There is also considerable literature focused on the potential risks associated with using these applications. The topics covered in the studies can be grouped into four blocks, having in common the negative consequences that these apps can generate in users’ mental, relational, and sexual health. The first block focuses on the configuration and use of the applications themselves. Their emergence and popularization have been so rapid that apps pose risks associated with security, intimacy, and privacy [16,20]. This can lead to more insecure contacts, especially among women, and fears related to the ease of localization and the inclusion of personal data in apps [39]. Some authors highlight the paradox that many users suffer: they have more chances of contact than ever before, but at the same time this makes them more vulnerable [26,80].
This block can also include studies on the problematic use of apps, which can affect the daily lives of users [34,56], and research that focuses on the possible negative psychological effects of their use, as a link has been shown between using dating apps and loneliness, dissatisfaction with life, and feeling excluded from the world [24,34,78].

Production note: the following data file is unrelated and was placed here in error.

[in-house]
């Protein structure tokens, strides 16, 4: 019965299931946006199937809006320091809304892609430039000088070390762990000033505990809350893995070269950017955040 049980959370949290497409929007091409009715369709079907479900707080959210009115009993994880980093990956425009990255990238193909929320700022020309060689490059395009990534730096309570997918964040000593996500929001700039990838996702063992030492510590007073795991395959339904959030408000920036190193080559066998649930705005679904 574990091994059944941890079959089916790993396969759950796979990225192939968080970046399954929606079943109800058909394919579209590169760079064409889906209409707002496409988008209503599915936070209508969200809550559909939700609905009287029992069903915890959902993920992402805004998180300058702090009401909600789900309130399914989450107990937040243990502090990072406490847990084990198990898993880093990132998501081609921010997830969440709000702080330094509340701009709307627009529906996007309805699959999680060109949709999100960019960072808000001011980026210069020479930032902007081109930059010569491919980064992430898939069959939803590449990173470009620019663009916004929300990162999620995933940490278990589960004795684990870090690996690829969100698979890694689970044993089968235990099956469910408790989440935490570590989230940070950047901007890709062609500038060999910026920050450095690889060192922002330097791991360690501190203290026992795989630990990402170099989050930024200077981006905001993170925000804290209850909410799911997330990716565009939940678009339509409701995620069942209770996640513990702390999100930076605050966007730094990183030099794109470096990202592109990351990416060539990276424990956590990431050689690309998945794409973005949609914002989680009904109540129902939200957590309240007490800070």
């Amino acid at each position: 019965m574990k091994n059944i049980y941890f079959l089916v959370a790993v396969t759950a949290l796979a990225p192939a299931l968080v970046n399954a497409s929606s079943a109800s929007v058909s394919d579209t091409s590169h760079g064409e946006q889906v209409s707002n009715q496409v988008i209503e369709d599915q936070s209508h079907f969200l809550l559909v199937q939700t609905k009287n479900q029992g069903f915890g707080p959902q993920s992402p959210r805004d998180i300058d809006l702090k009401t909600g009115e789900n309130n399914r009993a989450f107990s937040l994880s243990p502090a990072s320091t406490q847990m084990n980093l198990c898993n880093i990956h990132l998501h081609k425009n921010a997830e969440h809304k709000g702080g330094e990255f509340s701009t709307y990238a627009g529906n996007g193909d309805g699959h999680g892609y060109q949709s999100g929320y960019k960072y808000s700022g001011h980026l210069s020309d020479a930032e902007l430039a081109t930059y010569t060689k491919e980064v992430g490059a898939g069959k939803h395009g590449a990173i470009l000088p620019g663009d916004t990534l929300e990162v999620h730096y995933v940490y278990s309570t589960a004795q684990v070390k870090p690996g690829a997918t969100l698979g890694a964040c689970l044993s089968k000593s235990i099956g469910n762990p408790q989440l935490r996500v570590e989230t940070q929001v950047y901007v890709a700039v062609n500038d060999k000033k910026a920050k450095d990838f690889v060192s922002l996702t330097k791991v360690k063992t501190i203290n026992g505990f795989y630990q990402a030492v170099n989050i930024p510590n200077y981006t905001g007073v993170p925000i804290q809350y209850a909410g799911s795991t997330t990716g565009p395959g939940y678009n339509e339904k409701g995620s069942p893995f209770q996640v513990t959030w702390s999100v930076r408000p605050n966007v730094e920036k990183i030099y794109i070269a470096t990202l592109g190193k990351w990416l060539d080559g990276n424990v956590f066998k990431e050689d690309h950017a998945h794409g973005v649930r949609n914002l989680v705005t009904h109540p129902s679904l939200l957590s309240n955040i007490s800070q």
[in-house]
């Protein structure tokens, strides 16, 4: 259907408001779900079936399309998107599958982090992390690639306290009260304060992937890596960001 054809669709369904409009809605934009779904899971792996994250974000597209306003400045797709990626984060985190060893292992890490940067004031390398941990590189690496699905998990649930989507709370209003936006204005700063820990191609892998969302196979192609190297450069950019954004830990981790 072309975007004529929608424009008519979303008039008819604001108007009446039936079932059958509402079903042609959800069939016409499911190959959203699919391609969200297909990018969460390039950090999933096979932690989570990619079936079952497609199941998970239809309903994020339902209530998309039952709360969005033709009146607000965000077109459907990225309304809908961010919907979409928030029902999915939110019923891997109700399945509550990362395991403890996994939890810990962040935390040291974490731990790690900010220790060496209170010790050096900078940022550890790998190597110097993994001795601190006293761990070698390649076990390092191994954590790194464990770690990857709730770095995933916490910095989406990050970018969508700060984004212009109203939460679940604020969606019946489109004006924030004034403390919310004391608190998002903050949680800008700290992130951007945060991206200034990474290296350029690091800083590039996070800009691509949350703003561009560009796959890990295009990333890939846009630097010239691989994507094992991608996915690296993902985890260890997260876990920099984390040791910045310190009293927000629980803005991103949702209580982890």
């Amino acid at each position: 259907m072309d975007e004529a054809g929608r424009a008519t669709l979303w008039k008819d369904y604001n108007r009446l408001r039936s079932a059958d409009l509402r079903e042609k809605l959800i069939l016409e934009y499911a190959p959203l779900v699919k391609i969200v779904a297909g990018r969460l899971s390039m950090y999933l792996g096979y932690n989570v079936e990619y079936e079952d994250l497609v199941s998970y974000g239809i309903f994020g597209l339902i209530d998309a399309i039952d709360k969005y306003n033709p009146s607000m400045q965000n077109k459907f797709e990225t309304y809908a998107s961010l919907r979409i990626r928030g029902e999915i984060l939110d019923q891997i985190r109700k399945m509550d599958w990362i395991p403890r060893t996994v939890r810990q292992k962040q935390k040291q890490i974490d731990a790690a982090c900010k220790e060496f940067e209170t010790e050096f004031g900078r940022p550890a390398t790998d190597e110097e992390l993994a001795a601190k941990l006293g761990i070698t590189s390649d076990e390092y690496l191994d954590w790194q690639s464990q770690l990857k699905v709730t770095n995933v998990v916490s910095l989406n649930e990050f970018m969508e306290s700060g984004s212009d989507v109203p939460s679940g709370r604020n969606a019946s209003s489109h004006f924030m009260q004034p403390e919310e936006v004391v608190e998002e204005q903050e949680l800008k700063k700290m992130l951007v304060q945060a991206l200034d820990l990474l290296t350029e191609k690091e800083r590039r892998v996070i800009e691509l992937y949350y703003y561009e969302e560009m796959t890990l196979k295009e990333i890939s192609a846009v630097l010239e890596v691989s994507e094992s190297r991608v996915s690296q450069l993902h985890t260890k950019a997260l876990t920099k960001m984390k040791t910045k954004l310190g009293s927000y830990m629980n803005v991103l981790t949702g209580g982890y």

The second block of studies on the risks associated with dating apps refers to discrimination and aggression. Some authors, such as Conner [81] and Lauckner et al. [43], have argued that technology, instead of reducing certain abusive cultural practices associated with deception, discrimination, or abuse (e.g., about body types, weight, age, rural environments, racism, HIV stigma), has accentuated them, and this can affect users’ mental health. Moreover, certain antisocial behaviors in apps, such as trolling [6,51], have been studied, and a relationship has been found between being a user of these applications and suffering some episode of sexual victimization, both in childhood and adulthood [30].
The following block refers to the risks of dating app use regarding diet and body image. These applications, focusing on appearance and physical attractiveness, can promote excessive concerns about body image, as well as various negative consequences associated with it (e.g., unhealthy weight management behaviors, low satisfaction and high shame about the body, more comparisons with appearance [22,36,67,73]). These risks have been more closely associated with men than with women [61], perhaps because of the standards of physical attractiveness prevalent among men of sexual minorities, which have been the most studied collective.